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Departmental Postdoc Representatives
In the Fall of 2018, the Office of Postdoctoral Affairs began implementing a plan to create a forum of postdoctoral research fellows from each department in the School of Medicine to serve as representatives for their peers. We are currently identifying one postdoctoral representative from each department to communicate with the other fellows in their department, help answer questions postdocs may have, and to build a more effective channel of communication with the postdoc office. We held our first meeting with our inaugural cohort of representatives in December 2018. We are continuing to seek one representative from each department in the School of Medicine. Current representatives are listed below. New postdocs in the School of Medicine are encouraged to reach out to their departmental representative to learn more about resources available for their training.
Soma Ghosh, PhD, completed her PhD in Computational Biology at Indian Institute of Science, India, and is currently a postdoctoral fellow in Dr. Tamara O’Connor’s lab in Biological Chemistry. Soma uses a combination of computational methods and experimental techniques to uncover the key molecular events that govern Legionella pathogenesis. The presence of ~270 known translocated substrates or effectors and the inherent redundancy amongst them make Legionella an excellent model system to study bacterial pathogenesis at a systems level. In addition to efforts in the lab, Soma also volunteers for the Johns Hopkins Postdoctoral Association (JHPDA). Email: email@example.com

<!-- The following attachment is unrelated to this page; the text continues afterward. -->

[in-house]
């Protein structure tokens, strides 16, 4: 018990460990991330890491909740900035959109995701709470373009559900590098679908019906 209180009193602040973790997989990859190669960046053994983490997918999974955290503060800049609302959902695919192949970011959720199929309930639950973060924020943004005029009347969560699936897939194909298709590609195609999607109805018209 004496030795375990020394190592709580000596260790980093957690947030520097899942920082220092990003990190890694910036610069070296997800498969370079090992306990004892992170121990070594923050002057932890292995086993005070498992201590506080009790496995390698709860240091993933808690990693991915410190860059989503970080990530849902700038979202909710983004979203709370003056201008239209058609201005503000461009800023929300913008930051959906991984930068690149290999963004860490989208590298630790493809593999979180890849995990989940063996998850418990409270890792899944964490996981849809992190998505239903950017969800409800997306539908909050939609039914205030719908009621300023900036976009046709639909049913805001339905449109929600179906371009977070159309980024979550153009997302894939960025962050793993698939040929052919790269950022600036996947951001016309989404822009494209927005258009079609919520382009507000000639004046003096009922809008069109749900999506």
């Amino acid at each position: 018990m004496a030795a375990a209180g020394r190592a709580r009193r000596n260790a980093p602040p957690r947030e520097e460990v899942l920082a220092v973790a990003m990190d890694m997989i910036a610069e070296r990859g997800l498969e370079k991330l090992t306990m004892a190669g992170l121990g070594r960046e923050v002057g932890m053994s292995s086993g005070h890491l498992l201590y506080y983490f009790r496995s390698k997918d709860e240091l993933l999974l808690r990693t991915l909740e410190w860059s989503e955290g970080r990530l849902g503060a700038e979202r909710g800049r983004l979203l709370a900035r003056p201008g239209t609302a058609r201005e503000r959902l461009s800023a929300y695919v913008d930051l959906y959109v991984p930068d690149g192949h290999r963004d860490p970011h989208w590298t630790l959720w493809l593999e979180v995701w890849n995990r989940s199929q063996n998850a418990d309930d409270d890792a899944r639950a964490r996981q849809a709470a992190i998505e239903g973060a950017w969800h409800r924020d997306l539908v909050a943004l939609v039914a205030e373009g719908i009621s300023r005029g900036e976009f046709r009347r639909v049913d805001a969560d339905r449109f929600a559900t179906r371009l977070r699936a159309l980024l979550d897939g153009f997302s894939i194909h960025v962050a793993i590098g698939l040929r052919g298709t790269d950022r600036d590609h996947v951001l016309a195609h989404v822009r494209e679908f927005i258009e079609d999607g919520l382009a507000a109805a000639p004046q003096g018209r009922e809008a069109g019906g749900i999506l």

Medicine - Infectious Diseases
Johan Melendez, MS, PhD, is a postdoctoral research fellow in the Division of Infectious Diseases at the Johns Hopkins School of Medicine. His current research focuses on the development, evaluation, and implementation of rapid tests for the diagnosis of STIs and characterization of antimicrobial resistant gonorrhea. Email: firstname.lastname@example.org
Medicine - Neuroscience
Grace Muller, PhD, completed her PhD in Physiology at Yale University, and is a 4th year postdoctoral fellow in Dr. David Kass’s lab in Cardiology. Grace’s research focuses on the role of the phosphodiesterase type1 (PDE1) protein in cardiac function. We have found that PDE1 inhibition enhances cardiac function in pre-clinical models. This finding can benefit heart failure patients, and we are testing this applicability in an ongoing clinical trial. In addition to efforts in the lab, Grace has volunteered for the Johns Hopkins Postdoctoral Association (JHPDA), and also serves as a peer representative to SOM postdoctoral fellows. Email: email@example.com
Molecular and Comparative Pathobiology
Alicia Braxton, DVM, earned her DVM from North Carolina State University College of Veterinary Medicine. As a postdoctoral fellow in the Molecular and Comparative Pathobiology Department, she is concurrently completing a Laboratory Animal Medicine residency and PhD training. Through the Cellular and Molecular Medicine program, Alicia is studying pancreatic precursor lesions using next generation sequencing as a strategy for early detection and prevention of pancreatic cancer in the lab of Laura Wood, MD, PhD. Email: firstname.lastname@example.org